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A primer on FRAM (Part 2)

Posted: 04 Mar 2013 ?? ?Print Version ?Bookmark and Share

Keywords:ferroelectric capacitor? FRAM? DRAM?

In part 2 of this article, we discuss the specifics of the read and write process with a particular focus on the requirements placed on the ferroelectric capacitor. Part 1 discusses the basic operating principles of FRAM, including the role played by hysteresis.

At the end of the read operation, the capacitor always points UP so if the datum indicated a DOWN state, it must be re-written (figure 1).[1,2] The fundamental FRAM cell looks very much like a DRAM cell with the addition of an extra line. Unlike DRAM capacitors, which see a monopolar bias voltage on their substrate contact, memory circuits must be able to apply bipolar voltages to that side of a ferroelectric capacitor. Therefore, the local substrate contact of the DRAM capacitor is replaced by a plate line and wife connecting the bottom side of the ferroelectric capacitor to a separate driver circuit.

Figure 1: UP and DOWN bit line voltages during the read operation.

The plate line drives all of the ferroelectric capacitors in a single row in the word-parallel cell (figure 2). The capacitive loading on the plate line can be reduced to a single memory cell using the bit-parallel approach. Given the layout and knowing the amount of charge the capacitor will generate, experienced memory circuit designers can proceed apace. Nevertheless, ferroelectric capacitors do have special properties that must be considered in the design.

Figure 2: The plate line in an FRAM may be run parallel either to the word line or the bit line.

The ferroelectric capacitor will generate four to five times more charge than a DRAM capacitor during the read operation. Typically, a DRAM capacitor has a capacitance of approximately 20 fF and a voltage of ? Vcc across it, yielding at most approximately 30 fC stored in a cell of 0.01 to 0.02?m2. A typical ferroelectric capacitor in a commercial FRAM has an area of approximately 0.4?m2 but delivers 32?C/cm2 of polarisation onto the bit line, equivalent to 128 fC of charge. The memory circuit must be able to support the movement of that much charge in the nanoseconds allotted for establishing the bit line sense voltage before the sense amplifier is enabled. The fundamental difference is that where a DRAM capacitor naturally shares its charge with the bit line when its pass gate is enabled, the charge inside the ferroelectric capacitor must be forced from the capacitor by the application of an external voltage from the plate line. The impedance of the drive and sense circuitry becomes the critical limitation, slowing memory cell operation below the maximum speed of the ferroelectric capacitor. Paul Larsen of the Philips Research Laboratory demonstrated in 1992 that PZT could switch as fast as 360 ps.[3] PZT in reality is probably faster.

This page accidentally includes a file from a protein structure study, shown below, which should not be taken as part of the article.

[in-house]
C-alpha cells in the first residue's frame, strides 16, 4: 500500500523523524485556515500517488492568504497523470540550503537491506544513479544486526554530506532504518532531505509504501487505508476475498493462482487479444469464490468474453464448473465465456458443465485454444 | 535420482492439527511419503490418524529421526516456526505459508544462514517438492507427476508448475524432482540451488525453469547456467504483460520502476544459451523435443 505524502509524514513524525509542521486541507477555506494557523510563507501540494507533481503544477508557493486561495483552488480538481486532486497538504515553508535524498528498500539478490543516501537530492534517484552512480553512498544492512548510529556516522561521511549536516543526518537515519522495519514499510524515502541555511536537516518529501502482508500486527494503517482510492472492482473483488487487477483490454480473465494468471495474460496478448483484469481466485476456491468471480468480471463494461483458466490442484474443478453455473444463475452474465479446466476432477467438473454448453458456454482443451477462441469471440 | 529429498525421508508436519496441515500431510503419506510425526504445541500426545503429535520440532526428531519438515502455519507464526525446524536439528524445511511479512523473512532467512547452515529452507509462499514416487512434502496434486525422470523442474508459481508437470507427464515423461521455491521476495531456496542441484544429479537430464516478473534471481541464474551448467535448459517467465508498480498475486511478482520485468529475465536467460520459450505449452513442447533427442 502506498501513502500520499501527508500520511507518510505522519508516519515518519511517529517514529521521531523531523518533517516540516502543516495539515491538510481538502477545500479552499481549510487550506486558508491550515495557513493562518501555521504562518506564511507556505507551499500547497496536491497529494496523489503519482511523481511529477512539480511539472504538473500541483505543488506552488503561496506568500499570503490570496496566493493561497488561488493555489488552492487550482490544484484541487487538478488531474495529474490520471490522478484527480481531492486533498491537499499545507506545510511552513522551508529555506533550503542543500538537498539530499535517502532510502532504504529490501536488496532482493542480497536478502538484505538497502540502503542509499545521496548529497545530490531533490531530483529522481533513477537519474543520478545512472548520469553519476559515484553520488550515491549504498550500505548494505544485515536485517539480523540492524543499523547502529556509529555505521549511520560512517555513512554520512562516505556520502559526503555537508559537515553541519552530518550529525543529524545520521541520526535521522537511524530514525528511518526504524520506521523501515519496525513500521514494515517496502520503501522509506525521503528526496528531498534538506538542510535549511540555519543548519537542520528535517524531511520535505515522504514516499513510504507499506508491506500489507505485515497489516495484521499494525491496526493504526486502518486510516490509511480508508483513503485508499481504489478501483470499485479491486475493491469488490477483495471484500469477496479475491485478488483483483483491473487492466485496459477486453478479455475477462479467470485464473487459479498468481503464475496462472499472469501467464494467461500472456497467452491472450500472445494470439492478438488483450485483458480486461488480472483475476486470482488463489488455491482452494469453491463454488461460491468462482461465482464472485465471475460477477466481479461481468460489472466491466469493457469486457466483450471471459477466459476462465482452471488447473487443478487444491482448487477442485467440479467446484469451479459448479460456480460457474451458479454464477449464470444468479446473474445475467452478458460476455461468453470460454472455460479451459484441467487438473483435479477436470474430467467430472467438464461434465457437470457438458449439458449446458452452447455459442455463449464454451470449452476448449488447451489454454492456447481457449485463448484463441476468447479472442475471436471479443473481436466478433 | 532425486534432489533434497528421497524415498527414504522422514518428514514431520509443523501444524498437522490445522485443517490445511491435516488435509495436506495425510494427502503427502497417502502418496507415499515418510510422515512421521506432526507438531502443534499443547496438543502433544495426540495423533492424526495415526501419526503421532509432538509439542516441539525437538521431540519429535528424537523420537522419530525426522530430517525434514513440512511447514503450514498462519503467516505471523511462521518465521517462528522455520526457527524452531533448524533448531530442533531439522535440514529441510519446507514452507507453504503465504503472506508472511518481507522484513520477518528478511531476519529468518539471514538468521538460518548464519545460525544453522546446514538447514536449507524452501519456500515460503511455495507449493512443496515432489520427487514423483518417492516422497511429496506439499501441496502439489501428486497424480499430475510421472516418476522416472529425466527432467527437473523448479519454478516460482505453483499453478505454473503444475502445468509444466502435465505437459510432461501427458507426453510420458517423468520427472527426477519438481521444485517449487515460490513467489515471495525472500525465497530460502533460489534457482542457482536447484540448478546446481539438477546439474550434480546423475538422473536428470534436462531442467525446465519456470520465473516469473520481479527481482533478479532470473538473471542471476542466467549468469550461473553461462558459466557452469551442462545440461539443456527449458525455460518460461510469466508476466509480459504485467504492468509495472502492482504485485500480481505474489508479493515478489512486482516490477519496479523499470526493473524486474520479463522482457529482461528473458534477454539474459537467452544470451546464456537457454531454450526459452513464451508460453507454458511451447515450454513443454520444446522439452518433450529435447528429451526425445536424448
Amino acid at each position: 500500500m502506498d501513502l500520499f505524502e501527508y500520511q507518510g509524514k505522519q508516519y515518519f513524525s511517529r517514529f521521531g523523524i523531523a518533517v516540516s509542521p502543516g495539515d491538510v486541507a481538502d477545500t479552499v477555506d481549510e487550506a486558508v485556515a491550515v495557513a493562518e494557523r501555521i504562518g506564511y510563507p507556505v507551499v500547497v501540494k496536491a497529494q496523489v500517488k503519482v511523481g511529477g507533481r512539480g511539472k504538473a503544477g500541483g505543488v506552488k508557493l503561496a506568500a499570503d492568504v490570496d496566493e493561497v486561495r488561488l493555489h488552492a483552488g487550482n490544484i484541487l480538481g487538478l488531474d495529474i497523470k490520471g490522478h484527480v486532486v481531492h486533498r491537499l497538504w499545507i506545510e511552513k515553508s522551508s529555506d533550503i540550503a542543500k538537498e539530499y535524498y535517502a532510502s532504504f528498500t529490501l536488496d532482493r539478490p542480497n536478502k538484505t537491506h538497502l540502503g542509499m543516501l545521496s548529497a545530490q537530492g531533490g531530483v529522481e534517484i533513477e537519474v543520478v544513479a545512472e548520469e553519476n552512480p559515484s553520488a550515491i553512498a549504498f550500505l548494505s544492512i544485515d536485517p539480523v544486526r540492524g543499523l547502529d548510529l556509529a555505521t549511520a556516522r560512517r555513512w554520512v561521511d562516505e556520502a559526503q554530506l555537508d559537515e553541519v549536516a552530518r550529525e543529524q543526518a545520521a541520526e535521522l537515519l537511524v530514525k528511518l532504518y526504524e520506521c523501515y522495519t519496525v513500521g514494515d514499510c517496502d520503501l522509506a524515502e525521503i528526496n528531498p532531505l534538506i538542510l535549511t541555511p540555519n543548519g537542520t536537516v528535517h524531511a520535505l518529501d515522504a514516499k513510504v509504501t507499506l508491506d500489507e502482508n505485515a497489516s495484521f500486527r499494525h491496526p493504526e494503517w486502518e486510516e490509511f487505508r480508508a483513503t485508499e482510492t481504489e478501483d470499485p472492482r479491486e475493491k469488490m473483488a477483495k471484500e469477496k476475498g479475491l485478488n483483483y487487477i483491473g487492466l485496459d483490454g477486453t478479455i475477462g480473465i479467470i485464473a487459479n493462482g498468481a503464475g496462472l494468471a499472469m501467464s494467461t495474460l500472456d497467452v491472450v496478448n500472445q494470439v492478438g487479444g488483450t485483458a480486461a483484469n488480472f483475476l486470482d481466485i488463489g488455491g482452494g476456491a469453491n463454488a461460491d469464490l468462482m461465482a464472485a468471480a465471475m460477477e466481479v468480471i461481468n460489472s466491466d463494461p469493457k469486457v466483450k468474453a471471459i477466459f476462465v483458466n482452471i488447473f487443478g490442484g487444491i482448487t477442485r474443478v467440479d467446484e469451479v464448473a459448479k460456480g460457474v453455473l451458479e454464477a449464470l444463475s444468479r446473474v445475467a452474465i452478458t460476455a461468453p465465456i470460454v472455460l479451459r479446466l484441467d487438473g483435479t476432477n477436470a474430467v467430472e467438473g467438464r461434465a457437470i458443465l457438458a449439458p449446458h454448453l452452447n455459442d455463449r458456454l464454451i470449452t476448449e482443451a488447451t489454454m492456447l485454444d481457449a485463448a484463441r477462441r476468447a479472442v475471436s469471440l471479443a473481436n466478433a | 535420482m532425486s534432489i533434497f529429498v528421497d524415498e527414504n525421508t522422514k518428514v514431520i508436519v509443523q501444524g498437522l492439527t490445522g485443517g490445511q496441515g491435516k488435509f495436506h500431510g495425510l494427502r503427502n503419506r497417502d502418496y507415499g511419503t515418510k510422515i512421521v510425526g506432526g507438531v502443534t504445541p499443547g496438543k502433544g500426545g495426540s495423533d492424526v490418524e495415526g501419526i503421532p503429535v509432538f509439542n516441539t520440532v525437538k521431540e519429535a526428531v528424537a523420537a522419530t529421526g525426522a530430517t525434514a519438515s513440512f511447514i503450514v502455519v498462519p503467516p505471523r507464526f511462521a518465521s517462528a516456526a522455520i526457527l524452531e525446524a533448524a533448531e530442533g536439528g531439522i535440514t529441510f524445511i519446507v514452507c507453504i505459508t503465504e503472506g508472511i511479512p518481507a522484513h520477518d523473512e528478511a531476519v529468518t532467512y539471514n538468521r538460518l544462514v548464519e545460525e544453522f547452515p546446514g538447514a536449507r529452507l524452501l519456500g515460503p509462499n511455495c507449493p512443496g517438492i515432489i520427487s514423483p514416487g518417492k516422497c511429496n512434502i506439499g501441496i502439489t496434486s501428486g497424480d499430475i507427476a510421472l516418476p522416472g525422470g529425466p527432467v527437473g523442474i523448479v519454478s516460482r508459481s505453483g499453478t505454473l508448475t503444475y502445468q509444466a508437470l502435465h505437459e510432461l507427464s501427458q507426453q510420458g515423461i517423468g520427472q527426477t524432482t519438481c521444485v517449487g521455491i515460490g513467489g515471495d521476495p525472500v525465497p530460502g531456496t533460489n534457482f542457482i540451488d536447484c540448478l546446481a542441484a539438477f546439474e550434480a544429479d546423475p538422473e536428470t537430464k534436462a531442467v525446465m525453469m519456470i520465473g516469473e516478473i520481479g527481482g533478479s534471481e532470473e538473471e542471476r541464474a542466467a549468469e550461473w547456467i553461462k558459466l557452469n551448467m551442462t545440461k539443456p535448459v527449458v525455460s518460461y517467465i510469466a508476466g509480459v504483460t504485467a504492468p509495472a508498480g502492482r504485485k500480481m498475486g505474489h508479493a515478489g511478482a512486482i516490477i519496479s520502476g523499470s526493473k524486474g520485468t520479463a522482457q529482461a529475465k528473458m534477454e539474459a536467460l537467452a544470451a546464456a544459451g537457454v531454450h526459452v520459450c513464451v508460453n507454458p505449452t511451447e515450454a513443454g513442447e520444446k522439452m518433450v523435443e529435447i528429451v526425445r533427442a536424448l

Bit line capacitance ratio
The voltage generated on the bit line by the two memory states of the ferroelectric capacitor is determined by the capacitance of the bit line relative to the area of the ferroelectric capacitor. This relationship is the bit-line-to-capacitance (BLC) ratio. Equivalent capacitances for the two memory states of the ferroelectric capacitor may be calculated by dividing the expected charge per state by the read voltage. Assuming 10?C/cm2 and 50?C/cm2 for the two states at 2 V for a 0.4?m2 capacitor, the equivalent capacitances are 20 fF and 100 fF. The sense voltages and their differential are then set by adjusting the length of the bit line. Once the bit line length is set, the addition of the sense amps, line drivers, and address decode sets the size of the die.

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